Do-It-Yourself Docks

The DIY Revolution. The two best things to happen to homeowners in the history of residential housing: HGTV and Home Depot.

Then came the rise of the “kits” — everything you needed to install anything from interior doors to exterior sheds could be purchased in one shrink-wrapped parcel that contained all necessary bolts, anchors, and brackets.

This was followed by YouTube with videos of regular people transforming their kitchens, converting garages into apartments, and even creating a relaxation oasis out of a tiny fenced yard. On your monitor, step-by-step instructions for a full-on DIY Weekend. All lofty goals, all contributed to pride of ownership and in some cases, enabled cost savings.

But should a line be drawn as to what people who are not contractors (or professionals in a particular industry) try to construct? If you could buy a kit on Amazon, would you build your own car? Your own boat? Your own dock at the water’s edge?

Yes, we have been in the marine construction industry for over thirty years. We know what it takes to install a solid, (seaworthy if you will), structure. We are also big on consumer education and want our clients to know how to inspect their docks, decking, and seawalls for changes to their integrity that could cause a breach and mark the beginning of structural damage.

When we build our docks, we are known for our beautiful designs and integrating structures to suit a home’s architecture. But we are about safety first. And we want you to be too. That is why we advocate having your dock built by a professional.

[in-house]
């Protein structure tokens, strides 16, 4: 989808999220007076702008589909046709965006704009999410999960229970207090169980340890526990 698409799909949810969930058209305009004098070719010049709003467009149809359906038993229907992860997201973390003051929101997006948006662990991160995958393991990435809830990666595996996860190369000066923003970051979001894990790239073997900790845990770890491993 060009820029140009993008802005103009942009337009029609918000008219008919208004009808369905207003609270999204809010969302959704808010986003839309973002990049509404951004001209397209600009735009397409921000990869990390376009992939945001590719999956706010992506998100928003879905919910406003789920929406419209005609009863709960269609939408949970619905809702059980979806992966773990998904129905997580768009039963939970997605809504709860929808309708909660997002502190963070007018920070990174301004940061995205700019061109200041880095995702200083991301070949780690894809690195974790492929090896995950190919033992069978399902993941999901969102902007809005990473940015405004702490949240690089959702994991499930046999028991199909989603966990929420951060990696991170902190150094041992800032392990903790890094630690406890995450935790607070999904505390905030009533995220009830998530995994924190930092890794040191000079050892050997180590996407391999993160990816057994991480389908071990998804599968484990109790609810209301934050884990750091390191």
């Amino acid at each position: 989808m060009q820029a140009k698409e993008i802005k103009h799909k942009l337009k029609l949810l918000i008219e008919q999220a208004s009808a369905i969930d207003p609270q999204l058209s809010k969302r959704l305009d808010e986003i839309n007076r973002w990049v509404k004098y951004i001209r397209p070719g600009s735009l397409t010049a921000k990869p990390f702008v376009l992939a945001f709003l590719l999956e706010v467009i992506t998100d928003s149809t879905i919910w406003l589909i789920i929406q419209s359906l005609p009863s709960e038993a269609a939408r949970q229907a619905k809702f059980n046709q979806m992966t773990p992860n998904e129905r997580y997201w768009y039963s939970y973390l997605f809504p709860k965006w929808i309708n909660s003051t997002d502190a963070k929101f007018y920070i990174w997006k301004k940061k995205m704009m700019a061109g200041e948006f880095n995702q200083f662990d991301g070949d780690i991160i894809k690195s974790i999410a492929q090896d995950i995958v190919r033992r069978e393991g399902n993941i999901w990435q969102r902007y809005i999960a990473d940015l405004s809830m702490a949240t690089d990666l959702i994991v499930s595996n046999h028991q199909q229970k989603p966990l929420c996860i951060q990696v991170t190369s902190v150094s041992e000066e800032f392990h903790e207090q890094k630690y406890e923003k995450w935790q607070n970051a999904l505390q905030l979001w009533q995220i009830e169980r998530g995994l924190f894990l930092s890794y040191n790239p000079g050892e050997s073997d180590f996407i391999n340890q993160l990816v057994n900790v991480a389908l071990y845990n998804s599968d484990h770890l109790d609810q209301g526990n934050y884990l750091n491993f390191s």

These are our top seven reasons against a DIY Deck:

  1. You are talking about a structure that is on the water upon which people will walk. This is not a fence that surrounds your vegetable garden. Safety is paramount.
  2. You likely don’t have the right tools. You can rent them, but if it is something you need to rent, you likely do not have the proficiency to use them as you don’t already own them.
  3. Installing the supporting posts (or pilings) in the water to sustain your dock or pier necessitates jetting with water, or driving with a pile driver. It’s a big job.
  4. You require an excellent understanding of the soil characteristics. Is the earth at your water’s edge solid enough to be load-bearing? Can it even support the weight of the equipment needed to drive the piles?
  5. Installing a dock requires solid calculations so it stays installed.
  6. You need to be certain you are conforming to safety codes and filing all the appropriate permits with your county or homeowners’ association.
  7. You need professional grade materials. Whether pressure-treated wood or PVC, marine-certified supplies must be used and then fastened with the exact type and quantity of fasteners for that material.

Try your hand at taping and spackling (it is actually harder to do than it looks!) or installing a floating floor in your family room; but when it comes to water structures, you want to consider imposing some DIY limitations. Those are the times when a marine construction specialist is your best don’t-do-it-yourself resource.

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